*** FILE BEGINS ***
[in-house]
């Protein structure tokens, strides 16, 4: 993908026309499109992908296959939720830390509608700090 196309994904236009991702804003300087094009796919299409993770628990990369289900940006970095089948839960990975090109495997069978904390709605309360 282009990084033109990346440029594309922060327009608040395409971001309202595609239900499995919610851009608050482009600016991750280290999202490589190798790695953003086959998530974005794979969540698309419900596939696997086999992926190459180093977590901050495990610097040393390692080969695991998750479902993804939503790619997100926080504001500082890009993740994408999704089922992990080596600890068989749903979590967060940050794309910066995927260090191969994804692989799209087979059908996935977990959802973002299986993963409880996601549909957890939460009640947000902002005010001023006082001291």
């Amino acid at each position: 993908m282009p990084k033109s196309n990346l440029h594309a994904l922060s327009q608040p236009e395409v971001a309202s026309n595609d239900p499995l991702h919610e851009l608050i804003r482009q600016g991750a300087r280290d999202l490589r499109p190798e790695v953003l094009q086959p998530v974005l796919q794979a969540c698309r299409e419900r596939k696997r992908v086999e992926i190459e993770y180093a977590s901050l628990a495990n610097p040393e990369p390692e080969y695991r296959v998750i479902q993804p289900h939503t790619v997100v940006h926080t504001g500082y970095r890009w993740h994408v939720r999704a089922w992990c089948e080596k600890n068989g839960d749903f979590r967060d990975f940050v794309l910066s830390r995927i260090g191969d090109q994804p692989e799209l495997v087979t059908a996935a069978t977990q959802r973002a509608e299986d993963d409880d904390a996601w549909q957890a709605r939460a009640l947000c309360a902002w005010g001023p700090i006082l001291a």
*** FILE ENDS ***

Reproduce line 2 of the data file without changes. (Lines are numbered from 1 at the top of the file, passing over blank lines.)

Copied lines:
């Protein structure tokens, strides 16, 4: 993908026309499109992908296959939720830390509608700090 196309994904236009991702804003300087094009796919299409993770628990990369289900940006970095089948839960990975090109495997069978904390709605309360 282009990084033109990346440029594309922060327009608040395409971001309202595609239900499995919610851009608050482009600016991750280290999202490589190798790695953003086959998530974005794979969540698309419900596939696997086999992926190459180093977590901050495990610097040393390692080969695991998750479902993804939503790619997100926080504001500082890009993740994408999704089922992990080596600890068989749903979590967060940050794309910066995927260090191969994804692989799209087979059908996935977990959802973002299986993963409880996601549909957890939460009640947000902002005010001023006082001291």